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For Mass. City, Black Leaders Are 'Business As Usual'
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For Mass. City, Black Leaders Are 'Business As Usual'


For Mass. City, Black Leaders Are 'Business As Usual'

For Mass. City, Black Leaders Are 'Business As Usual'
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  • <iframe src="" width="100%" height="290" frameborder="0" scrolling="no" title="NPR embedded audio player">
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As the nation marks Martin Luther King Jr. Day this year, it does so for the first time with an African-American president in the White House. And there are other firsts: In Newton, Mass., there is a popularly elected black mayor, while the state has a popularly elected black governor.

Setti Warren

Setti Warren is the newly inaugurated mayor of Newton, Mass., an overwhelmingly white, affluent Boston suburb. Tovia Smith/NPR hide caption

toggle caption Tovia Smith/NPR

"[When] I started thinking about it, I realized what an incredible statement about where our society is," says Setti Warren, the newly inaugurated mayor of the overwhelmingly white, affluent Boston suburb. He says it was extremely emotional to be sworn into office alongside his young daughter and his parents, who are part of a generation that still had to fight for the right to vote.

"You know, my father marched in the civil rights movement. Jim Crow was prevalent across the country. And to go from that to having my daughter's generation have three African-Americans [in office] — mayor, governor and president," Warren says. "I mean, that's all she's ever going to know! It's just business as usual. I'm awed by it."

Warren spoke with both President Obama and Massachusetts Gov. Deval Patrick after he was elected, but no one mentioned the milestone.

Indeed, it wasn't until NPR asked about it that Patrick first registered how he, the mayor and the president had made history.

That may be the most remarkable sign of progress — that something that was so recently considered only a dream may now be so unremarkable. Patrick likens it to the way his kids shrugged off the news of an African-American becoming president. He says he broke down in tears when he watched Obama accept the Democratic nomination for president, but his kids were less affected.

"What was funny was that my kids just did not get it. It was like, 'What's the big deal, Dad?' " he says. "You know, they just didn't get how deep those feelings ran. And as I say, that may be its own sign of progress."

Obama, who doesn't like to make a big issue of race, declined to weigh in on the milestone. As Patrick puts it, don't expect any of the so-called trifecta to be calling for a photo opportunity to mark the occasion.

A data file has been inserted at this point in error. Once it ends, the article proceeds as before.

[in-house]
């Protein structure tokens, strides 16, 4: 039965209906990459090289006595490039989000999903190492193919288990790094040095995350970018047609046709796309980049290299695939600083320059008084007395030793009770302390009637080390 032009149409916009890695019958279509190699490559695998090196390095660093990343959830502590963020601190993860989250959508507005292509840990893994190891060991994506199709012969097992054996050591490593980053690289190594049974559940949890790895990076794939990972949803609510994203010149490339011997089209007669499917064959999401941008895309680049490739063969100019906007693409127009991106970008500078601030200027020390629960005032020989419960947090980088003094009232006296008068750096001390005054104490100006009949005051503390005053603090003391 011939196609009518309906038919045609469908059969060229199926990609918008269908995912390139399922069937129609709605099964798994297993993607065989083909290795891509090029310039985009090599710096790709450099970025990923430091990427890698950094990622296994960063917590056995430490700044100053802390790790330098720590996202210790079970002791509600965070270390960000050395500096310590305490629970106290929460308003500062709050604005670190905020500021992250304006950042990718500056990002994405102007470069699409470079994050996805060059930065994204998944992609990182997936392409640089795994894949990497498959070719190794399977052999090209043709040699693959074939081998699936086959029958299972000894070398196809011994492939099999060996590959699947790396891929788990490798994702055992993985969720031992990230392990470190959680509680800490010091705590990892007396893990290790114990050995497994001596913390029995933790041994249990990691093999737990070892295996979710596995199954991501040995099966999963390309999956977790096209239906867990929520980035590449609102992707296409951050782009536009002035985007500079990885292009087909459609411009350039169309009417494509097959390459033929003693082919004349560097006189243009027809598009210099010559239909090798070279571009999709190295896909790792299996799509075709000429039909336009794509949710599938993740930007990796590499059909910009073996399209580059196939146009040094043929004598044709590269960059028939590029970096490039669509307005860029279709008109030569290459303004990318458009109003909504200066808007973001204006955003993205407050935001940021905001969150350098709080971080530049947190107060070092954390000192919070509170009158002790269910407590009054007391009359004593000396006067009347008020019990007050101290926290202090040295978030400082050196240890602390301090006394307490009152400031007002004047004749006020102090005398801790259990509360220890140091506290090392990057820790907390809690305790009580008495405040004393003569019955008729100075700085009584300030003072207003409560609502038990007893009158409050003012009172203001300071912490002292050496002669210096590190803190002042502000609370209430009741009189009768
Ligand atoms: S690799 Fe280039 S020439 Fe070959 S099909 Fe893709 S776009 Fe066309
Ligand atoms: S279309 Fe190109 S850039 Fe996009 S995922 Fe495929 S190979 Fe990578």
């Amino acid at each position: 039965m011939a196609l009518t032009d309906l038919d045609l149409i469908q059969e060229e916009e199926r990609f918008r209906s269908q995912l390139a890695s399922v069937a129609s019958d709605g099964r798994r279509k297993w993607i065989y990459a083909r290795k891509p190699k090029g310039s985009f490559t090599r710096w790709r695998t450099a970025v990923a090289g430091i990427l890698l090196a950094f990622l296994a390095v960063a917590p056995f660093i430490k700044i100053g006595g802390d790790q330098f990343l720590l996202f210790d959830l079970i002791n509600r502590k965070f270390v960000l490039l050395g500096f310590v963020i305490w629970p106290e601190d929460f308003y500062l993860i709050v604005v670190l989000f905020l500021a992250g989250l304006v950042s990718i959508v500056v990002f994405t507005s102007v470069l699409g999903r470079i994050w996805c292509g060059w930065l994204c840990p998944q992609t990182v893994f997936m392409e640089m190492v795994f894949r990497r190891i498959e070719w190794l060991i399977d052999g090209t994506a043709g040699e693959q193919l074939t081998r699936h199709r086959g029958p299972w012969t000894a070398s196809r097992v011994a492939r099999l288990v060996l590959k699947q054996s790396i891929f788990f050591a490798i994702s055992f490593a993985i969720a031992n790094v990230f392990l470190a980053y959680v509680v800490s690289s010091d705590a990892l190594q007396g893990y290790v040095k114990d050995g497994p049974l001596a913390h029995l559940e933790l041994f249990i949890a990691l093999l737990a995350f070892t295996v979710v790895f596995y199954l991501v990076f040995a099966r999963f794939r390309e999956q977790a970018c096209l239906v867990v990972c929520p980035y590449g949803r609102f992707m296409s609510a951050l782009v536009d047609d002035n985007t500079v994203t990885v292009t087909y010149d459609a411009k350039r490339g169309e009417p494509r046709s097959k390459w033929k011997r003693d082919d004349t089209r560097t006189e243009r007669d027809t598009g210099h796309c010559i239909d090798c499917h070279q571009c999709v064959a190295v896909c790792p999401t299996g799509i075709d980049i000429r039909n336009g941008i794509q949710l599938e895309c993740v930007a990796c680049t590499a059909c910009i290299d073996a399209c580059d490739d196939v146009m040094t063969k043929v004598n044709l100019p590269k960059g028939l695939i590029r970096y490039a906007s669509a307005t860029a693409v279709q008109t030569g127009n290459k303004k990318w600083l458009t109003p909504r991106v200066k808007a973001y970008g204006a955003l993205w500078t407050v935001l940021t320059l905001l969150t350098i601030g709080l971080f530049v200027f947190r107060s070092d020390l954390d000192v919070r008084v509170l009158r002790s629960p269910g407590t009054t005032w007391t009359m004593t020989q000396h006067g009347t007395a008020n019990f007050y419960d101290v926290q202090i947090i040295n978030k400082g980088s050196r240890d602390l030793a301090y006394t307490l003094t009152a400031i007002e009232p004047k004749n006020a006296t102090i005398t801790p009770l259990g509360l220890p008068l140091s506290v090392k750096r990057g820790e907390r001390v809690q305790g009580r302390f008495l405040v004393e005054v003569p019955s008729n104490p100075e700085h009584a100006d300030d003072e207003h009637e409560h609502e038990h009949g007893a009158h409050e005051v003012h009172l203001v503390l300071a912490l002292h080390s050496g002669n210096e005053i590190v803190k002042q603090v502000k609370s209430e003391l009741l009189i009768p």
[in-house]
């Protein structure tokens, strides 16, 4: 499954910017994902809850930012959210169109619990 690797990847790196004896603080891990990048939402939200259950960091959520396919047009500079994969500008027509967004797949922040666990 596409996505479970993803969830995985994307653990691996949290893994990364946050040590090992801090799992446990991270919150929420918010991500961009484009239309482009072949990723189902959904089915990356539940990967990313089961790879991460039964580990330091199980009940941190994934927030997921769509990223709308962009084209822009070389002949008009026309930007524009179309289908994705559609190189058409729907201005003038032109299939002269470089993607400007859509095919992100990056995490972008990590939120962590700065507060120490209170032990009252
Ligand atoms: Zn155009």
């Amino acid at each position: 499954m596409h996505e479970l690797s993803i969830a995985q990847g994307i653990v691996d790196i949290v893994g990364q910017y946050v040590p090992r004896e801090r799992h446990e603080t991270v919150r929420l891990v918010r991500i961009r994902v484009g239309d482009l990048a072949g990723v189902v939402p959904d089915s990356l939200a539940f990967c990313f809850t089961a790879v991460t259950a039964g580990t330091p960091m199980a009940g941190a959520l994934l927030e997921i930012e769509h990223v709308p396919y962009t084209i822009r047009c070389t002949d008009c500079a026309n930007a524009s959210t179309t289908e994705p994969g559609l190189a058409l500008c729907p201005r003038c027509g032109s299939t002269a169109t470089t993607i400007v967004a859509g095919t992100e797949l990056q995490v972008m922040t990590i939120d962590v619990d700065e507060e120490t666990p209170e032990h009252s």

Patrick and Obama

Massachusetts Gov. Deval Patrick looks on as President Obama speaks at a Boston fundraiser for the governor in October 2009. Gerald Herbert/AP Photo hide caption

toggle caption Gerald Herbert/AP Photo

"I think some of us of a certain age, we're still in that generation that is trying to figure out how to talk about this. I find that younger people, they don't get stuck in the awkwardness of this conversation," Patrick says. "They are aware of differences, but undeterred by those differences, and that is progress."

Still A Way To Go

Indeed, ask young people in Newton about the historic milestone, and you'll hear something between a "wow" and a "whatever." Many Newton North High School students were quick to note that their progressive solid blue suburb is hardly representative of the nation. And even in Newton, they said, Martin Luther King's dream is still not totally a reality.

"I don't think you can deny that there is still prejudice around," says senior Jen Diamond. "That's not eliminated, we're not all done."

Senior Sam Kiley, an African-American, initially said that race is something no one ever even thinks about. But 20 minutes later, Kiley and the others began to offer a much less rosy view of things.

"In the school, for example, during lunch, it's actually split up; the African-Americans sit on stairs, like in front of the library, and then there's everybody else," he says. "There is obviously still something there that hasn't quite connected. So, personally I feel like [Martin Luther King's dream] will never be completely met."

Kiley says Patrick may be overstating it when he says that kids today are unfazed by race and can talk about it without the awkwardness of their parents. In many instances, the kids admit they are afraid to say what they really feel — for example, their belief that African-Americans have a better shot than white kids at getting into college.

"It's still a touchy subject," Kiley says. "It can still be hard [to talk about.]"

Diamond agrees that race is still is an issue. But, she says, that's OK.

"I mean, I don't think that Martin Luther King's dream was to deny that race exists, like ... to be colorblind so much as to look past color and to see like, the person themselves," she says. "And, obviously, I think there are still divisions, but this election has shown there is a possibility for people to do that."



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